Sixty four years ago… part 2

I wrote yesterday about the ghastly and tragic events on the night of January 31st and the morning of February 1st in 1953, when a tremendous storm surge flooded across teh east coast of Scotalnd and England, and the adjacent Dutch coastline:
1953: Violent storms claim hundreds of lives

Hundreds of people living on the east coast of Britain have died in some of the worst storms ever recorded. Gale force northerly winds lashed the coastline and broke through flood defences from Yorkshire down to Kent throughout the night.
Swelling tides and high winds mixed to form a fatal combination which claimed dozens of lives and flooded thousands of homes on low-lying land all along the east coast. Many people were forced to spend the night on their rooftops waiting to be rescued by over-stretched emergency services.

‘Exceptionally strong winds’

The storm began on the west coast of Ireland yesterday morning, passed over Orkney and then funnelled down the North Sea, driving a deadly mountain of water before it. The Princess Victoria ferry, travelling from Scotland to Ireland, was forced to abandon ship in the Irish Sea after it was caught in the heavy storms. The death toll reached 130. Warnings of “rather high tides” issued by the Dutch authorities did not reach Britain and it is known many people in both Holland and Belgium also lost their lives.

The eye of the storm hit eastern Scotland at approximately midday yesterday as Dunstable Met Office warned of “exceptionally strong winds”. The first fatalities on land were reported at approximately 1700 hrs yesterday after 20ft (6m) waves crashed through flood defences in Lincolnshire. More than 40 people are feared drowned. Throughout the night the high winds travelled down the east coast ripping through sea walls and claiming dozens of lives.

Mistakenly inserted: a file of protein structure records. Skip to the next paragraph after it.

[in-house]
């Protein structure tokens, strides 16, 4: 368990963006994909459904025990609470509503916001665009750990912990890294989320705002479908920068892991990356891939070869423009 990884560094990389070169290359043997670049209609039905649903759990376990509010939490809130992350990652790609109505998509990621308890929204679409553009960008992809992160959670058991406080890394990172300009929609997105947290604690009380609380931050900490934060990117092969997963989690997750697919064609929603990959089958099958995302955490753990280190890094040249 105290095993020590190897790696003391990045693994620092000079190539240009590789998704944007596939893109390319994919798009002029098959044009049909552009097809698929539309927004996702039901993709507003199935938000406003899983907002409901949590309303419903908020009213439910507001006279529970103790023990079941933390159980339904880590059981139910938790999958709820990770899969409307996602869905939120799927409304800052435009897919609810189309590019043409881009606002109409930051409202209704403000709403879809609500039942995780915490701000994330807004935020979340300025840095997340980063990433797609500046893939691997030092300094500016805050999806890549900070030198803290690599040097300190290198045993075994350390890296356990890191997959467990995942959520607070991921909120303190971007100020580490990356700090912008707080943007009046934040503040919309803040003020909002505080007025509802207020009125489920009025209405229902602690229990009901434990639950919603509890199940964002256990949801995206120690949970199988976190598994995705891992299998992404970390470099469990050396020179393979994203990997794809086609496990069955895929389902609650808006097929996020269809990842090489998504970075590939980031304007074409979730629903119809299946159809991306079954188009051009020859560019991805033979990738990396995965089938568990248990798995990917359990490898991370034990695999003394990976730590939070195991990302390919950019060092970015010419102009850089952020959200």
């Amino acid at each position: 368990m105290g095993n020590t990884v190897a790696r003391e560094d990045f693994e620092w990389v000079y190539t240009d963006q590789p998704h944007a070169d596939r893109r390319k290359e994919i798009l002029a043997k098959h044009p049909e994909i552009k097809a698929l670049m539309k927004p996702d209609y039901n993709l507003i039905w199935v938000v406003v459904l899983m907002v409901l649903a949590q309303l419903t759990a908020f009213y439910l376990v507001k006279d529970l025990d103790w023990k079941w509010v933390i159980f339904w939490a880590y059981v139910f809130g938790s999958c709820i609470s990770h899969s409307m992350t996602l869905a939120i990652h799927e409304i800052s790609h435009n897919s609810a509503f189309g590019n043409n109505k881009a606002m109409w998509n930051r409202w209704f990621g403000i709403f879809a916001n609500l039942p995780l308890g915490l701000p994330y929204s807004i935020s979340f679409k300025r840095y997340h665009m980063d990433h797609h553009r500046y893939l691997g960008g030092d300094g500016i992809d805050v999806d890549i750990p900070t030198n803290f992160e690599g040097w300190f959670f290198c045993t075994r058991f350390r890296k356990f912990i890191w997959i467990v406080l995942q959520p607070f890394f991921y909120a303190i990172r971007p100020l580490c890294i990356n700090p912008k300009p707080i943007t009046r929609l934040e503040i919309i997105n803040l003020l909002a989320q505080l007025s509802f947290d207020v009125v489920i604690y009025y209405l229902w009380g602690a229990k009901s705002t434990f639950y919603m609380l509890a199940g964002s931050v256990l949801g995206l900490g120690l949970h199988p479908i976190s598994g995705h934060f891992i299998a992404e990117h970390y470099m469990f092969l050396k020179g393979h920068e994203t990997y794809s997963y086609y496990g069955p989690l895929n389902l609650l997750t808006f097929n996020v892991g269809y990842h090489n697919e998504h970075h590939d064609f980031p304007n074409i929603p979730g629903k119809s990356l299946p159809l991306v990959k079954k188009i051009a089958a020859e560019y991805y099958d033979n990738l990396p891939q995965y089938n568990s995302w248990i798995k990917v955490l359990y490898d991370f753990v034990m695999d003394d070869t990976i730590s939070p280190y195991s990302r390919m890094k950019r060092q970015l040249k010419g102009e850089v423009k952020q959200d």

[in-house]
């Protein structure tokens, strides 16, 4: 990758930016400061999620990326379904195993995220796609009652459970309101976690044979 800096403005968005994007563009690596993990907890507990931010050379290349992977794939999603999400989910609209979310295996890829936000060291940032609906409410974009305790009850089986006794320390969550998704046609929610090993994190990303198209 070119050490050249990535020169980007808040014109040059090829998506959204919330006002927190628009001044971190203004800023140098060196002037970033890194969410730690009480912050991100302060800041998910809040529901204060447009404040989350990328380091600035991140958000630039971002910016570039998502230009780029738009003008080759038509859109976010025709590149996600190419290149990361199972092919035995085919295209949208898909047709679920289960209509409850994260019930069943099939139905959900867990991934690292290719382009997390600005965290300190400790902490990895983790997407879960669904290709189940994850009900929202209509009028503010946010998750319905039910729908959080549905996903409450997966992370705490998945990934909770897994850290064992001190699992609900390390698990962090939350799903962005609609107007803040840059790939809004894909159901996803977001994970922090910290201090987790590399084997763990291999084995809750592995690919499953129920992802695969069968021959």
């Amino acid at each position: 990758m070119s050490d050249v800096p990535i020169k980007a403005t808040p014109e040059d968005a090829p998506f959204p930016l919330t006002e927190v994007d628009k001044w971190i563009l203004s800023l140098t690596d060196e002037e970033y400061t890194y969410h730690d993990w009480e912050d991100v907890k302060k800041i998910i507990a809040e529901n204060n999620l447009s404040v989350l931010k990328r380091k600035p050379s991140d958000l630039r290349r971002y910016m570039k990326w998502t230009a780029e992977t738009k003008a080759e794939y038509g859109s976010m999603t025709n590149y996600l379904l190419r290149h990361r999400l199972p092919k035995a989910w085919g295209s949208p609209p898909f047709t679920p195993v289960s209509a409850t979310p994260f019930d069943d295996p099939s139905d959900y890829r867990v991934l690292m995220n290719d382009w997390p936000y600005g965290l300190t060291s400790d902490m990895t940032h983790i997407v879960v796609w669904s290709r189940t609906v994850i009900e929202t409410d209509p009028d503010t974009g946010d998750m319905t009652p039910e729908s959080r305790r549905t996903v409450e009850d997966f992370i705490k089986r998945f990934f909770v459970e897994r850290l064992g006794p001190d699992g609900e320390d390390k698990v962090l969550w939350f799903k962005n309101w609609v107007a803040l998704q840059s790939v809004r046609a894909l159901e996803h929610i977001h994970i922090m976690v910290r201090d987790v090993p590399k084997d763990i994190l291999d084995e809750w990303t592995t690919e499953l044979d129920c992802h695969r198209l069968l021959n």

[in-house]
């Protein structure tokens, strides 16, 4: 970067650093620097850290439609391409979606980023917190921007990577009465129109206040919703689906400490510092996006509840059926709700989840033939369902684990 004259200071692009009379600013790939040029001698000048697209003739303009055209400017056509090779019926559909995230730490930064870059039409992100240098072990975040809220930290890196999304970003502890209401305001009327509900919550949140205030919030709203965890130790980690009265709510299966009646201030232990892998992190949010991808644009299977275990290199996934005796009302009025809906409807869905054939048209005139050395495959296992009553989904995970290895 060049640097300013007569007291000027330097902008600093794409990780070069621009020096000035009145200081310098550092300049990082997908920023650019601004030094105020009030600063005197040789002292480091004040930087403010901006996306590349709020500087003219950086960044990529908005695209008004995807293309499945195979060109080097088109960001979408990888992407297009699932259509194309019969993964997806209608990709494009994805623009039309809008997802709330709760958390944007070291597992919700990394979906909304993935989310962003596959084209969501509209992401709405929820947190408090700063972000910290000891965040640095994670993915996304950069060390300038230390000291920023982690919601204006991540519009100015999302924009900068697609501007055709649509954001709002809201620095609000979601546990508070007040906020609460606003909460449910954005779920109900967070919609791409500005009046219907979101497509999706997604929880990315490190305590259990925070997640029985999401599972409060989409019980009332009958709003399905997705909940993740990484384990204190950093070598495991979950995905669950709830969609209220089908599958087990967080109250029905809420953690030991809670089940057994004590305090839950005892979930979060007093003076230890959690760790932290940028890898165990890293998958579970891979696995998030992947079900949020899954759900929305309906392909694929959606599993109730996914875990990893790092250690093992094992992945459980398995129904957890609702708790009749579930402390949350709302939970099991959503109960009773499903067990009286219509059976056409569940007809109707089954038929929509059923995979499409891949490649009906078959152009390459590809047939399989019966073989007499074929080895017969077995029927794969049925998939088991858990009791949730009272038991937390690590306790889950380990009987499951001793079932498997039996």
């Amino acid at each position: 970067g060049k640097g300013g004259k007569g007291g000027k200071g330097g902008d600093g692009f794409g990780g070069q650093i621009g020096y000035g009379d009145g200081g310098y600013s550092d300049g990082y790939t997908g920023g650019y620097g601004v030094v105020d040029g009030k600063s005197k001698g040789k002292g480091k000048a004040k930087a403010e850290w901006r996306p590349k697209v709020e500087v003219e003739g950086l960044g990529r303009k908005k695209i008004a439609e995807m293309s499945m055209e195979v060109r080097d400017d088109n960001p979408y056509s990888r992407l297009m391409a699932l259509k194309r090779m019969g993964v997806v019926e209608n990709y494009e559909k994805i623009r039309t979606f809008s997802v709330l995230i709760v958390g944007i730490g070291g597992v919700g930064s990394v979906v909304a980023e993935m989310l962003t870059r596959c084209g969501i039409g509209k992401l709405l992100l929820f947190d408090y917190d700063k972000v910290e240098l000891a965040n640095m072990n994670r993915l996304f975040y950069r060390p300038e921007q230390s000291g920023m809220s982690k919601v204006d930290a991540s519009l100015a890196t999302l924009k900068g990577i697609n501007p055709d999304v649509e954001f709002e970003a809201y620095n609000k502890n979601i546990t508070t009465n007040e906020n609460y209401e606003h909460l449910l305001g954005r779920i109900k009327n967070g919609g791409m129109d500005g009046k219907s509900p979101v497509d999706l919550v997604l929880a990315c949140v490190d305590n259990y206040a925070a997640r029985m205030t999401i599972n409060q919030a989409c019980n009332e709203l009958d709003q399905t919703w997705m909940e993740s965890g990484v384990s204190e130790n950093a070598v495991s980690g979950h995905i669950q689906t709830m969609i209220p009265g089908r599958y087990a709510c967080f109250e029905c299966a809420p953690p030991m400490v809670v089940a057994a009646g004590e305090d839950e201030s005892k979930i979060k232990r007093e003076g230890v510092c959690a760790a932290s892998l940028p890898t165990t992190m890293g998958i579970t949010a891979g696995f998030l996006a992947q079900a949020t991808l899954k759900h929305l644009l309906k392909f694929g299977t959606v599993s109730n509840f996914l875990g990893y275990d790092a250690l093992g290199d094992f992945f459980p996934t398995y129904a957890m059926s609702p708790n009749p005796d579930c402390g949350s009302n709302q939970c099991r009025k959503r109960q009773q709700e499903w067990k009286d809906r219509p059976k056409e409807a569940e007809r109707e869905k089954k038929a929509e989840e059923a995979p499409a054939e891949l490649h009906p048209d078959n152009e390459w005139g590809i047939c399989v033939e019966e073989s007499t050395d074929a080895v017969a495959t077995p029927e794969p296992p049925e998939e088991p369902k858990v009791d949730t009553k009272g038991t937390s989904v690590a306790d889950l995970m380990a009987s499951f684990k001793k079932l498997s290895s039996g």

Counties worst affected were Yorkshire, Lincolnshire, Norfolk, Suffolk, Essex and Kent. In Canvey Island, Essex, the entire 13,000-strong population was moved to safety as the bad weather took hold. Essex police said they had recovered 30 bodies during the night. Eye-witnesses up and down the country said water was gushing through streets and thousands of homes were flooded.

http://news.bbc.co.uk/onthisday/hi/dates/stories/february/1/newsid_3749000/3749771.stm

http://www.metoffice.gov.uk/news/in-depth/1953-east-coast-flood

Sixty four years ago…

I often think that water is my element, but water is deceptively dangerous… and not just for those who swim in it or sail or take boats on it… sometimes even in a person’s own home water can devastate and have a deadly power.
Sixty-four years ago, on the night of January 31st and the morning of February 1st 1953, due to  extraordinary weather conditions – a deep Atlantic depression swept eastwards past the north of Scotland and roared southeastwards through the North Sea. There were northerly gales on the western side of this depression, and they forced the sea water southwards. There was a high spring tide and the storm surge roared towards the coast of eastern England – and across the channel to the Netherlands, and the sea defences were utterly inadequate.
These days with mass communication  it is possible to give some warning, even in the most ghastly and dramatic events, but in 1953 all people had was the radio – not many houses had telephones, and even if they had, it would have been almost impossible to get in touch with enough people in time.

So it was night-time, pitch black on a January night, a storm was raging, and along the coast of Yorkshire, Lincolnshire, Norfolk, Suffolk, Essex and Kent a tidal surge more than eighteen and a half foot high above normal sea level – as high as many of the cottages and bungalows along the coastline, rushed ashore blown on winds gusting at over 125mph.